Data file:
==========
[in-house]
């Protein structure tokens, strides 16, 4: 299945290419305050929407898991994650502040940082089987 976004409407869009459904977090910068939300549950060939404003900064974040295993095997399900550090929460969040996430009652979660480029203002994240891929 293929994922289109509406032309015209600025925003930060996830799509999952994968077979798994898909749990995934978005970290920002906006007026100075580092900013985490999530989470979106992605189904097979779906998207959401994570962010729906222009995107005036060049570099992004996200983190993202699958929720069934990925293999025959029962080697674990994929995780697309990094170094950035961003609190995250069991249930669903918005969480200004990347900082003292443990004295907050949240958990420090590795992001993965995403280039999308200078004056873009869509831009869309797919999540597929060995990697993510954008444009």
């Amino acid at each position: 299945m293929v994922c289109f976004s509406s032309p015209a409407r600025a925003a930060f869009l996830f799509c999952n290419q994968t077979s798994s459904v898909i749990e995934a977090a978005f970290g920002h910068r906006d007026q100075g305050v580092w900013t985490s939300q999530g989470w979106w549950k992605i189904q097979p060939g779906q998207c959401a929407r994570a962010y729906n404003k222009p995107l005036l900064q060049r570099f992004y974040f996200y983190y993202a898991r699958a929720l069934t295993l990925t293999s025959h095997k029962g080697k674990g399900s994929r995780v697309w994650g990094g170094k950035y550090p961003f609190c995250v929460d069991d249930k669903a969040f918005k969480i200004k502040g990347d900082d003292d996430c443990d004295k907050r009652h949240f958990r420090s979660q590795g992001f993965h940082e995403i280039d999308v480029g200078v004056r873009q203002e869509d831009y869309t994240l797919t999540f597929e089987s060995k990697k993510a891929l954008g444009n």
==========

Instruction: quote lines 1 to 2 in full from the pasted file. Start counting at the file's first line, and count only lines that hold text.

[in-house]
């Protein structure tokens, strides 16, 4: 299945290419305050929407898991994650502040940082089987 976004409407869009459904977090910068939300549950060939404003900064974040295993095997399900550090929460969040996430009652979660480029203002994240891929 293929994922289109509406032309015209600025925003930060996830799509999952994968077979798994898909749990995934978005970290920002906006007026100075580092900013985490999530989470979106992605189904097979779906998207959401994570962010729906222009995107005036060049570099992004996200983190993202699958929720069934990925293999025959029962080697674990994929995780697309990094170094950035961003609190995250069991249930669903918005969480200004990347900082003292443990004295907050949240958990420090590795992001993965995403280039999308200078004056873009869509831009869309797919999540597929060995990697993510954008444009």